*This is the eleventh post in a series on Michael Livermore and Richard Revesz’s new book, Reviving Rationality: Saving Cost-Benefit Analysis for the Sake of the Environment and Our Health. For other posts in the series, click here.
A serious affliction requires potent and targeted medicine. And the situation that Livermore and Revesz so deftly describe in Reviving Rationality is clearly serious. The authors recount nothing short of a siege undertaken by the Trump administration to undermine the institution of cost-benefit analysis (CBA). They carefully and convincingly detail the administration’s tactics, ranging from manipulating the social cost of carbon to adopting policies that focus on costs and ignore regulatory benefits. This is a book that should be read widely by academics and practitioners alike.
The solutions the authors propose largely involve doing CBA better. Improving retrospective review, evaluating the distributional effects of regulations, and developing methods to better consider unquantified benefits and costs would certainly improve the practice of CBA as we know it. However, the problem is even deeper than the efficiency of the technocratic enterprise—it is that politics has intruded upon it. Reforms that bolster CBA as we know it are a good start, but the patient may need even stronger medicine.
Readers of Reviving Rationality will note that several chapters of the book and many of the examples are about the Environmental Protection Agency. This is not surprising since, when it comes to CBA, the EPA has no peer. The agency’s analyses are among the most complicated—and often the most controversial and litigated—in the federal government. The EPA also showcases how the problems with CBA that emerged during the Trump years were political and not necessarily the product of scientific indifference or technical capacity.
First, career EPA staff did not take Trump’s assault on CBA lying down. They actively engaged in what the New York Times has called “open staff resistance.” At the outset of Trump’s term in 2017, EPA bureaucrats took to the streets, protesting Trump’s choice of Scott Pruitt to lead the agency and proposed cuts to the agency’s budget. Agency careerists asked the inspector general to investigate violations of scientific integrity at the agency. Staff also embedded data in technical documents supporting regulation that opened Trump’s rules up to potential legal challenges. And, in response to the Trump administration’s infamous “Secret Science” rule—the subject of Chapter 6 of Reviving Rationality—a leading career EPA scientist issued a scathing dissent memo. This unprecedented move was indicative of the staff’s antipathy toward Trump’s attacks on CBA. Yet, even despite these concerted counter-efforts, the administration’s campaign against CBA persevered.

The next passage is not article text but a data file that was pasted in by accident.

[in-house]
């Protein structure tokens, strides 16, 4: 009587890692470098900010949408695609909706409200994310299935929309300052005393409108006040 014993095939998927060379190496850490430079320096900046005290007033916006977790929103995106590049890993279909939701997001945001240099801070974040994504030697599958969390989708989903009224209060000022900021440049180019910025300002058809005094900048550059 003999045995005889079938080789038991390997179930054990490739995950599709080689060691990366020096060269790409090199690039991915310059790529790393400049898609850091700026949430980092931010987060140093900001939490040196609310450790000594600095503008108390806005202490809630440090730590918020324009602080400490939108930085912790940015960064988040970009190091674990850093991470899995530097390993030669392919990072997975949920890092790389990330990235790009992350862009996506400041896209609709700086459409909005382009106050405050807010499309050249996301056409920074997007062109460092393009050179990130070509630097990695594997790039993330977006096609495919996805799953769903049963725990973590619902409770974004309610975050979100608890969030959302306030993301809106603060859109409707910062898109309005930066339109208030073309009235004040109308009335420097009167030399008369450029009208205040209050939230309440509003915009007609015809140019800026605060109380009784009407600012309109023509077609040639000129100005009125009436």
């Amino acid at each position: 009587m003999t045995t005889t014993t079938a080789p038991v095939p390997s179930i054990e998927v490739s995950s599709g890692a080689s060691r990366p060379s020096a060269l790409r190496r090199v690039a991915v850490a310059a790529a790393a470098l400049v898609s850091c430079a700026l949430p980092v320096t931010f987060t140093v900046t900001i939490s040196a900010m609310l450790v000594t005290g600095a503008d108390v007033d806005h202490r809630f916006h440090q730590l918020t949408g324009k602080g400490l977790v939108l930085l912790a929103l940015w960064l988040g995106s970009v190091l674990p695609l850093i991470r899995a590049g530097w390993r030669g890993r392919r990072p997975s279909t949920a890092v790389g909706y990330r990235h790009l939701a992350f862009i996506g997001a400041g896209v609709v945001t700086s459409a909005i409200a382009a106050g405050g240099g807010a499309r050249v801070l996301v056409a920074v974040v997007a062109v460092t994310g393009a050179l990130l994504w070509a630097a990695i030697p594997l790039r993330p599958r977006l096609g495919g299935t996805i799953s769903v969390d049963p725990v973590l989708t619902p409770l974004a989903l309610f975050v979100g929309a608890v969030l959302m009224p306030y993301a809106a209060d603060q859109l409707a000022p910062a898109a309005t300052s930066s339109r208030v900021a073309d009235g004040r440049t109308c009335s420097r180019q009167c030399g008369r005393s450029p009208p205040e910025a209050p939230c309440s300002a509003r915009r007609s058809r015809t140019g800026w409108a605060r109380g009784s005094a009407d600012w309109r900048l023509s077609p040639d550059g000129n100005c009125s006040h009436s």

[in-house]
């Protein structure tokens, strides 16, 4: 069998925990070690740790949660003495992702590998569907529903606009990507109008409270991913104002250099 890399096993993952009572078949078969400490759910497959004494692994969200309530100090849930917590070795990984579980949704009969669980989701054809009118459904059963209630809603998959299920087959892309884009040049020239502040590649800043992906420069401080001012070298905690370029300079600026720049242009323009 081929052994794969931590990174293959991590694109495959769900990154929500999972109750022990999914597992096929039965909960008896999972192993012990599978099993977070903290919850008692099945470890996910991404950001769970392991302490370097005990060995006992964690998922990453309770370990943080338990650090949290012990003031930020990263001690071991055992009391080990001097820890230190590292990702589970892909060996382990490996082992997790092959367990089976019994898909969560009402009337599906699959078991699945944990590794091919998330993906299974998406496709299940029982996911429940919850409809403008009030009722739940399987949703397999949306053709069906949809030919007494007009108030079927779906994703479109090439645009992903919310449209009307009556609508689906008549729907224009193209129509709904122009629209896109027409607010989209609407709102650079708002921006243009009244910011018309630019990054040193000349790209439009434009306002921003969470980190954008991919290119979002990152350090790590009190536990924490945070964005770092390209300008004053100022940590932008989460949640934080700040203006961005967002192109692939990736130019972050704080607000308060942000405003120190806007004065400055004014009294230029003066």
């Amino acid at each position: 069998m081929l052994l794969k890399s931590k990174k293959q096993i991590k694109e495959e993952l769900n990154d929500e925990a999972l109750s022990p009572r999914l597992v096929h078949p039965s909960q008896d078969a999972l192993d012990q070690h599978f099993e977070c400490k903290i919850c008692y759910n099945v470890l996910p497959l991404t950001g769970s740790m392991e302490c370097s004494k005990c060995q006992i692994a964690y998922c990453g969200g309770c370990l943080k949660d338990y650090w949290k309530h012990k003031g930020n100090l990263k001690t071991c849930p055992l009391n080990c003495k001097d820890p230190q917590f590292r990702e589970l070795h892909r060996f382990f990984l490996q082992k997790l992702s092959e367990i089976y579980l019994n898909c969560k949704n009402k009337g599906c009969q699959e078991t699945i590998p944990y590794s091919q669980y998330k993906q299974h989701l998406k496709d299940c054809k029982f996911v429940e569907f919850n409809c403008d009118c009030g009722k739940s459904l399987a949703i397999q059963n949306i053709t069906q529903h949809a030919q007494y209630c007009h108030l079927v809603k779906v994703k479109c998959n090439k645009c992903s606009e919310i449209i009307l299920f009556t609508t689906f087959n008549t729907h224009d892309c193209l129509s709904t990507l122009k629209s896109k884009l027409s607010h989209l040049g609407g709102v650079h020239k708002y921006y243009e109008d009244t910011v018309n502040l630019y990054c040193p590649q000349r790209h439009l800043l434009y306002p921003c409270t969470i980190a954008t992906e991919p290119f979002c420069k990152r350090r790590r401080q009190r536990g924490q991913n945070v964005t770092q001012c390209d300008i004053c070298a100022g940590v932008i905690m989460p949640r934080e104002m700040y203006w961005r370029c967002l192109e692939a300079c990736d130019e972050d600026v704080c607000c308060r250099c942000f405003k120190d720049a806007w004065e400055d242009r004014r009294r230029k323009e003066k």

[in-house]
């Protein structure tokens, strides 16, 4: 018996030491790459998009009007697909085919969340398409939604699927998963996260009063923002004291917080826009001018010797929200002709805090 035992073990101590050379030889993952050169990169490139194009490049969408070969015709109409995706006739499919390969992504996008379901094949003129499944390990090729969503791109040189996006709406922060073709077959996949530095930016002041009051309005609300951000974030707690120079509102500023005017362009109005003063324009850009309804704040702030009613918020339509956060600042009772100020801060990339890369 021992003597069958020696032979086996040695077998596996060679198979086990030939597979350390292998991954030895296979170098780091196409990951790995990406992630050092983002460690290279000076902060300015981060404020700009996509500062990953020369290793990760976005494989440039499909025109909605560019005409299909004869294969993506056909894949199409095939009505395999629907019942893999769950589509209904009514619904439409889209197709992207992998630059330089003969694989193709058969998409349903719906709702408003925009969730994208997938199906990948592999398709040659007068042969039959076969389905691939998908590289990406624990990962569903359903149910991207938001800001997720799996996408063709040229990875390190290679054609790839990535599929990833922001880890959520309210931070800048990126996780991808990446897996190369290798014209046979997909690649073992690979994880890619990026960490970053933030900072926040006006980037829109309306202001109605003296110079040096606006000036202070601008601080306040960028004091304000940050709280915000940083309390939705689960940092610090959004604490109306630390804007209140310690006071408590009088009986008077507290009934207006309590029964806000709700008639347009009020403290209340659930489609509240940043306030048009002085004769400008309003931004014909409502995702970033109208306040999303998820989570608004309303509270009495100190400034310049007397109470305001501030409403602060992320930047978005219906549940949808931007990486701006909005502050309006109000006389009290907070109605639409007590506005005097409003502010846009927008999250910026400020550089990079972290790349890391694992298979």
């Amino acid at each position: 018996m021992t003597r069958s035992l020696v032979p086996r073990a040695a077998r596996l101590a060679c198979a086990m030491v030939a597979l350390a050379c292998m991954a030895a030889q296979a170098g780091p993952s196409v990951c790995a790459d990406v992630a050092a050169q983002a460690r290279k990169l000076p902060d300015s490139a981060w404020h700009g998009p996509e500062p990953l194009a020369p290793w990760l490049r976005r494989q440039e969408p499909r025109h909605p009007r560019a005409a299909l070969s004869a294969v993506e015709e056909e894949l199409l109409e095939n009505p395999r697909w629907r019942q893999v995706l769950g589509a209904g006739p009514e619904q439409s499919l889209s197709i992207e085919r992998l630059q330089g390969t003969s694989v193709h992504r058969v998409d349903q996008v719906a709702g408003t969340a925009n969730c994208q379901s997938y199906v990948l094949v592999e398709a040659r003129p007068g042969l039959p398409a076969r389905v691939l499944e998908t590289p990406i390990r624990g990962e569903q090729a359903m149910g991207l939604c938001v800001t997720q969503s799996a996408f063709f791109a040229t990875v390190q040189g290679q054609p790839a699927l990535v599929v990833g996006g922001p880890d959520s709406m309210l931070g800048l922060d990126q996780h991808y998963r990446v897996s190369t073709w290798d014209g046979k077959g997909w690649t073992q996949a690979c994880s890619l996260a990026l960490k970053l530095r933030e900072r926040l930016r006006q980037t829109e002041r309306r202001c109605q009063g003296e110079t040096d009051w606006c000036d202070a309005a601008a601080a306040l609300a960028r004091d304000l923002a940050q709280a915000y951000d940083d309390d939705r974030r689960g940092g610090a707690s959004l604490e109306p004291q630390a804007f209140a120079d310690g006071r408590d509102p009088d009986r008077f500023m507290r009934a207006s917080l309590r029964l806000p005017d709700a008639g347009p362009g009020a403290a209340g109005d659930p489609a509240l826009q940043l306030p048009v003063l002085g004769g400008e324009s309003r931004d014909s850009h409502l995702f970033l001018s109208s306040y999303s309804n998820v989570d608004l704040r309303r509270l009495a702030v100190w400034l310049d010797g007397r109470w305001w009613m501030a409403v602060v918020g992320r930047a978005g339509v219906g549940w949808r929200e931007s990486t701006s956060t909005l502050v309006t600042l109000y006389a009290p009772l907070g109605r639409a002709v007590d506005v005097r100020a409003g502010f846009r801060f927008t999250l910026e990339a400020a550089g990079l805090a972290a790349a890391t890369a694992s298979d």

Second, while the EPA suffered some attrition during the Trump administration, it still had the personnel to conduct CBA. The figure below shows the number of economists—employees that are usually heavily engaged in conducting CBA—employed by the EPA. Of course, economists are just one category of employee that works on CBA, but they are an important one and help to illustrate the broader point. During Trump’s tenure, their number dropped to its lowest point –138 in 2019 —in over 20 years. However, by 2020 the number of economists rebounded to 152, still low by historical standards but within the range of prior administrations. Even in the depths of the Trump years, the technical ability to conduct CBA remained intact.
Even with these tools in the toolbox, the EPA could not stop a White House political effort focused on eviscerating CBA. Making matters worse, the EPA was a best-case scenario: a highly capable agency with a firm sense of what science and good CBA entail and the capability to pursue it.
I suspect the economists and analysts at the EPA—and other agencies for that matter—would welcome the opportunity to improve the rigor of CBA along the lines of Livermore and Revesz’s proposals in the concluding chapter. I’m less convinced that they would find them sufficient to hold the line on CBA against another iteration of a Trump or Trump-like administration.
What kinds of reforms can help limit political interference into CBA moving forward? It is difficult to envisage anything with real bite that does not involve statutory changes made by Congress. Only statutory changes are likely to endure across presidents and therefore bind future administrations. Anything less is little more than a speedbump for a future Trump-like administration. Such reforms might involve changes to agency structure that increase insulation in core areas or that strengthen oversight by OIRA in a meaningful way. Now that Livermore and Revesz have diagnosed the situation, the precise nature of these changes is the next task for scholars to undertake – perhaps a third installment in the Retaking Rationality / Reviving Rationality series?
Numerous scholars—including Stuart Shapiro in this symposium—have documented how the Trump administration sidelined bureaucratic expertise across the executive branch. The assault on CBA was just one part of this broader campaign. Reforms must be equally expansive—it will not be sufficient to bolster CBA to revive rationality, we must also consider how our political system gives rise to such attacks in the first place.
Rachel Augustine Potter is associate professor of politics at the University of Virginia. She is the author of Bending the Rules: Procedural Politicking in the Bureaucracy (University of Chicago Press, 2019).